—If that idea makes you uneasy, then keep any score that’s within 100 points of your minimum goal score. If you want a minimum score of 650, keep any score of 550 or higher. (If your ideal score is 650 but your minimum is 620, keep anything at 520 or higher.)
Caveat: if your goal score is crazy high (e.g., you want a 780), keep anything within 150 points of your goal. I know, I know, a 630 isn’t anywhere near a 780. But less than 1% of the testing population hits a 780! That’s super ambitious. Be really happy if you get there, but don’t assume that anyone who just “studies enough” will get there.
I Canceled, but Now I’m Thinking I Should Reinstate the Score… (or Vice Versa)
As of this writing, here are the details for canceling or reinstating a score after you leave the testing center. (Note that any details, especially pricing, could change in the future—so check mba.com to make sure that nothing has changed.)
If you keep your scores in the testing center but later decide that you want to cancel them, you have 72 hours to do so; after that, you cannot cancel your scores. You’ll have to pay a $25 fee.
If you cancel in the testing center but later decide that you want to reinstate your scores, you can do so as long as the scores are still valid (they expire after five years). This will cost you $50.
It costs less to cancel after the fact, but you have a time limit of 72 hours. If you’re just not sure what to do in the testing center, I would recommend keeping the scores, then using the next day or two to think about what to do (and ask others that you trust for their opinion). Then, if you do decide to cancel, you’ll only have to pay $25 to do so.
One Unusual Circumstance in Which You Actually Should Cancel
This last bit won’t apply to 99.9% of people taking the test, but just in case this happens to you, read on.
If you become ill or otherwise feel that you cannot finish while you are at the testing center, then a weird thing happens if you leave the test before getting to that “keep or cancel” screen at the very end. You won’t have any reported scores (since you didn’t finish), but the fact that you showed up to take the test that day will still show up on your official score report. It’s sort of an in-between case with an odd outcome.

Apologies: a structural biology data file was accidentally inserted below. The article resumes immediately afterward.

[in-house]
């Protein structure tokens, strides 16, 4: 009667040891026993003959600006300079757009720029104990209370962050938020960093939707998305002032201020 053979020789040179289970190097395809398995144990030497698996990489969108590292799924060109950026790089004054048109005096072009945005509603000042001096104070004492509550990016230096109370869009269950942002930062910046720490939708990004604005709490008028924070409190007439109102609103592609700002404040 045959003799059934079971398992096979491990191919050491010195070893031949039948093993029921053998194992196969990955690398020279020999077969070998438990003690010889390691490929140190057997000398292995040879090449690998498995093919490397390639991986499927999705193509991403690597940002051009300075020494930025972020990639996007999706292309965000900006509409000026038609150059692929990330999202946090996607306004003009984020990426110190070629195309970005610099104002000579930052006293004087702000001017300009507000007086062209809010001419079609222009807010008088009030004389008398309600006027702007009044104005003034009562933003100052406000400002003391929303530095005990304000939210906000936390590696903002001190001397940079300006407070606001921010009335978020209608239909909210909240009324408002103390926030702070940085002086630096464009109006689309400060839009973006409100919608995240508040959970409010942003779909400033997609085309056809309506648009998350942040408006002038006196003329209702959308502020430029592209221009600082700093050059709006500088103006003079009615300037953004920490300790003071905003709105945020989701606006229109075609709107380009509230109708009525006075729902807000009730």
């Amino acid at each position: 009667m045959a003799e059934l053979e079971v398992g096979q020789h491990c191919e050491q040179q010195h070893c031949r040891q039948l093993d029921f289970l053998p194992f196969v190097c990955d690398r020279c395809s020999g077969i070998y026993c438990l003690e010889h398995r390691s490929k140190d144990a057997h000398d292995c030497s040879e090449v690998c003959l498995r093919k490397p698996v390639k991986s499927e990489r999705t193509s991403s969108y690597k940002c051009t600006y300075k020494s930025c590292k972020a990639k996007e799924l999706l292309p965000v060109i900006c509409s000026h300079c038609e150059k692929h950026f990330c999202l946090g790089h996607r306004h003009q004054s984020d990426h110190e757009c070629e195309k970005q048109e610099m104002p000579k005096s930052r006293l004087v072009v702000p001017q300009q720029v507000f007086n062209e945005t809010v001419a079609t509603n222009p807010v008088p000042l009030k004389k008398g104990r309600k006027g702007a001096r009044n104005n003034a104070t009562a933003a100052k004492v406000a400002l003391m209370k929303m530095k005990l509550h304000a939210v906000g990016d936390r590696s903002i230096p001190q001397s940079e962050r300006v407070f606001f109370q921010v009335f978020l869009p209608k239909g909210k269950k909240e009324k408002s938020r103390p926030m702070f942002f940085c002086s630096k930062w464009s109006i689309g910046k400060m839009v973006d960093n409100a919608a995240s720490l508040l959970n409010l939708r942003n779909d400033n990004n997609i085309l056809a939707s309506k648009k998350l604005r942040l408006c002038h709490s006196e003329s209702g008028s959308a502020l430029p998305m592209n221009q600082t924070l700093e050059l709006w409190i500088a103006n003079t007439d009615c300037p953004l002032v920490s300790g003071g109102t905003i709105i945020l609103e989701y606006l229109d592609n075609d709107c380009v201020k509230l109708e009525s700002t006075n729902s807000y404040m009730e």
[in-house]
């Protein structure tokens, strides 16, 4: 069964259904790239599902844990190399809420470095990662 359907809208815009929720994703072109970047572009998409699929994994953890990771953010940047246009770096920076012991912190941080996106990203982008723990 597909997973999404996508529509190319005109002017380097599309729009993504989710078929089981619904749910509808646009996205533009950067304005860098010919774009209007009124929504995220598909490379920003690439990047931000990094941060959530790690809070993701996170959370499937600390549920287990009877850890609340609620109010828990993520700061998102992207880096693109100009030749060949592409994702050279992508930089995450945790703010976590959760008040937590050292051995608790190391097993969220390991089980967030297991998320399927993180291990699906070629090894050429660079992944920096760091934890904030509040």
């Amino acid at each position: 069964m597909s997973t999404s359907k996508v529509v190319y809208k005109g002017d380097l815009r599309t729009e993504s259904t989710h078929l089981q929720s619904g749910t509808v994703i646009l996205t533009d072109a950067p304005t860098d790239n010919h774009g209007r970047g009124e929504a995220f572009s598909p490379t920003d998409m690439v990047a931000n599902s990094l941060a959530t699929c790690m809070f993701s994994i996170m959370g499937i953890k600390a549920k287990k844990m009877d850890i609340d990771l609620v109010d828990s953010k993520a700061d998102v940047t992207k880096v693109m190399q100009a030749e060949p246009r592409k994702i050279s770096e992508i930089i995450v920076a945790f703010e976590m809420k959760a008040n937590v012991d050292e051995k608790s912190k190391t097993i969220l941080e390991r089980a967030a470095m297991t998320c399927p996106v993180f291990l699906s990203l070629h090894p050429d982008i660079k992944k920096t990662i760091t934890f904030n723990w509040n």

So, if this happens to you, here’s what I recommend you do. If you have to leave the testing room (maybe you feel queasy and have to go to the bathroom), do so. Just let the test keep running. If you decide, when you get back, that you can’t keep going, then click through all of the remaining questions randomly to get yourself to the end of the test. On the Keep or Cancel screen, cancel your scores.
Know what your goal scores (ideal and minimum) are.
Know what you want to do before you get into the testing room. (For example, tell yourself, “If I score 530 or higher, I’m keeping my score. If I score 520 or lower, I’m canceling.”)
If you just can’t decide at the end, keep the scores. Know that you’ll have 72 hours to change your mind and cancel instead. Get out of the testing room, clear your mind, decide what to do, and move ahead.